Thursday, February 2


Great column about the Kings' (Martin Luther, Jr. and Coretta Scott) leadership in the international peace movement:

ONE OF the Rev. Martin Luther King Jr.'s most famous speeches was his April 4, 1967, condemnation of the Vietnam War. He said America could never end poverty at home as long as ''adventures like Vietnam continued to draw men and skills and money like some demonic destructive suction tube."
In the months leading up to the 2003 American invasion of Iraq, Coretta Scott King was one of the voices who opposed it, warning, ''A war with Iraq will increase anti-American sentiment, create more terrorists, and drain as much as 200 billion taxpayer dollars, which should be invested in human development here in America."

The Sage and I were watching the Discovery Channel the other night. It was a story about the construction of the Three Gorges Dam on the upper Yangtze River in China. It will be the largest dam in the world. It's an incredible project, requiring resettlement of hundreds of thousands of people. At the end, when the narrator cited the cost of the project at $25 billion, The Sage turned to me and said, "How much have we spent on the Iraq War?" I reminded him that it now stands at $238 billion and counting, and current estimates of direct budgetary impact could top $2 trillion. "Can you believe it?" he cried. "For that kind of money we could have rebuilt every bridge and highway in the U.S., providing good jobs for thousands of people. We could have funded Social Security for the next several generations. We could have fixed our schools and given every child in America a college education. We could have given every American access to healthcare. We could have secured our borders, our transit centers, our ports."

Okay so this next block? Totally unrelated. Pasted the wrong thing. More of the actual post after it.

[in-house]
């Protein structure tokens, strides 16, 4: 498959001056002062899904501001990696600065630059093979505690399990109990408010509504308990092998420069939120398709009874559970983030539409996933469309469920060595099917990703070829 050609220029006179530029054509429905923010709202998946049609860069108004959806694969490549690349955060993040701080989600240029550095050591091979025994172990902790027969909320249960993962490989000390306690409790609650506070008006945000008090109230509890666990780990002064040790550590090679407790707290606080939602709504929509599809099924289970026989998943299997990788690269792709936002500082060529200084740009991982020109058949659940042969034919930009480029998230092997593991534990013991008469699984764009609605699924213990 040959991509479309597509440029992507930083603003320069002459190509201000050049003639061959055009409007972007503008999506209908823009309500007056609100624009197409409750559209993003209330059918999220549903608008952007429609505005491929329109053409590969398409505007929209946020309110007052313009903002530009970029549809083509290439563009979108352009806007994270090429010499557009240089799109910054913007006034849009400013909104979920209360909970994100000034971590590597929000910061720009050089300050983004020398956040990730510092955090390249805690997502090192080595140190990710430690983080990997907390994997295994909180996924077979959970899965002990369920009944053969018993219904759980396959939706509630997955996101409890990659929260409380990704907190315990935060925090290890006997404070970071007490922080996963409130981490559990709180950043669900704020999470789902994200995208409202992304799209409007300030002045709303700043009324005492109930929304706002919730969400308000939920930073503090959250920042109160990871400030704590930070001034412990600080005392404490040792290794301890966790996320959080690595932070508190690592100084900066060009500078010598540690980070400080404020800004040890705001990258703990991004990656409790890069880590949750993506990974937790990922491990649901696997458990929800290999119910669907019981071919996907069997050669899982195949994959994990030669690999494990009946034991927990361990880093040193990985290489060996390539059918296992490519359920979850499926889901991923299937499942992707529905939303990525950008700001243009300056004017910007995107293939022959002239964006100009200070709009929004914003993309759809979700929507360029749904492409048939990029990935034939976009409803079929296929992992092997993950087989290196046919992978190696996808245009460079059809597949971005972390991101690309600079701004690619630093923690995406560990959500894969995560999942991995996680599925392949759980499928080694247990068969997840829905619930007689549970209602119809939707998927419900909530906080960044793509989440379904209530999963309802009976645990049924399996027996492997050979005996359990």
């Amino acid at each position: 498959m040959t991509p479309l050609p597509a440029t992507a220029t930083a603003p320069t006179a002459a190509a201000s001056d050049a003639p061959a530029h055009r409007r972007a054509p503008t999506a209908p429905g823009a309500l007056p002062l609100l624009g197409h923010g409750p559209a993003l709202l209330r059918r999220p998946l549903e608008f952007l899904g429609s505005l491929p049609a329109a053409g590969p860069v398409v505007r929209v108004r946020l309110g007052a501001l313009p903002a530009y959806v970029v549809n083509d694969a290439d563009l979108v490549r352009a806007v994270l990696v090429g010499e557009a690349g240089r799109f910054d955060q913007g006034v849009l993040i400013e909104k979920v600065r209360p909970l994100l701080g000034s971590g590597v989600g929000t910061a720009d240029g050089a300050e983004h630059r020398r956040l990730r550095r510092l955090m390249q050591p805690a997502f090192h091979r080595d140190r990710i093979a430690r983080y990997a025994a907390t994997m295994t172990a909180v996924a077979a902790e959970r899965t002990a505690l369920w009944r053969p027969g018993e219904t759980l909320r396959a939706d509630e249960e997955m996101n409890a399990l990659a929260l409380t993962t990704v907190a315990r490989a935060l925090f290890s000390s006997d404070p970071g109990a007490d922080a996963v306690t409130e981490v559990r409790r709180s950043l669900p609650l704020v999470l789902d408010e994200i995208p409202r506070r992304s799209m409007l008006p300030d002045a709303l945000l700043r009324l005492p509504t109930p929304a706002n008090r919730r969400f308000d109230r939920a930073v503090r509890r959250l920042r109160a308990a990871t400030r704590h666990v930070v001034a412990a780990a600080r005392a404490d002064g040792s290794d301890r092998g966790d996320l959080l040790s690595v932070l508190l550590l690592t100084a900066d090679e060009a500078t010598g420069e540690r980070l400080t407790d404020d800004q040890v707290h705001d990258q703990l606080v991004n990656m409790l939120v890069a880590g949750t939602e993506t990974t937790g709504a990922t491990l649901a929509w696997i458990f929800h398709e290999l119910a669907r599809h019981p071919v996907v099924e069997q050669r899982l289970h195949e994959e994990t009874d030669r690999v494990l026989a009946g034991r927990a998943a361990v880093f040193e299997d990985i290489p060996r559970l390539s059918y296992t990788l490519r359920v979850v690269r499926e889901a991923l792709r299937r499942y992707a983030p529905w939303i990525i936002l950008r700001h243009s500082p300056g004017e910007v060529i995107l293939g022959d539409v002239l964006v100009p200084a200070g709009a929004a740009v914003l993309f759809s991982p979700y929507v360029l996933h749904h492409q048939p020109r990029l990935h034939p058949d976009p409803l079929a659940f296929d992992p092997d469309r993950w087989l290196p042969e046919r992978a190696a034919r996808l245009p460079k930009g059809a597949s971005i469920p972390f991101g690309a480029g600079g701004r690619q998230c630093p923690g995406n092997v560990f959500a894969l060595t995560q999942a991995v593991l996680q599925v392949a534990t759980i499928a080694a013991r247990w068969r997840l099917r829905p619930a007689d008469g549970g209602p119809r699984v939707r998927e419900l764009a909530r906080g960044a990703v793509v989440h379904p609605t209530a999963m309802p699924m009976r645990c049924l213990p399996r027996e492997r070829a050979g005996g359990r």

Yeah. To borrow from Martin, this war on terror is one great "demonic destructive suction tube" -- sucking money, lives and American ideals down a deep dark black hole, money and lives that could have been used to fix real problems for real people and set us on a course of peace, progress and hope.

Thanks, Dubya. We all feel much better now that we've given up that dream in favor of fear and perpetual war.

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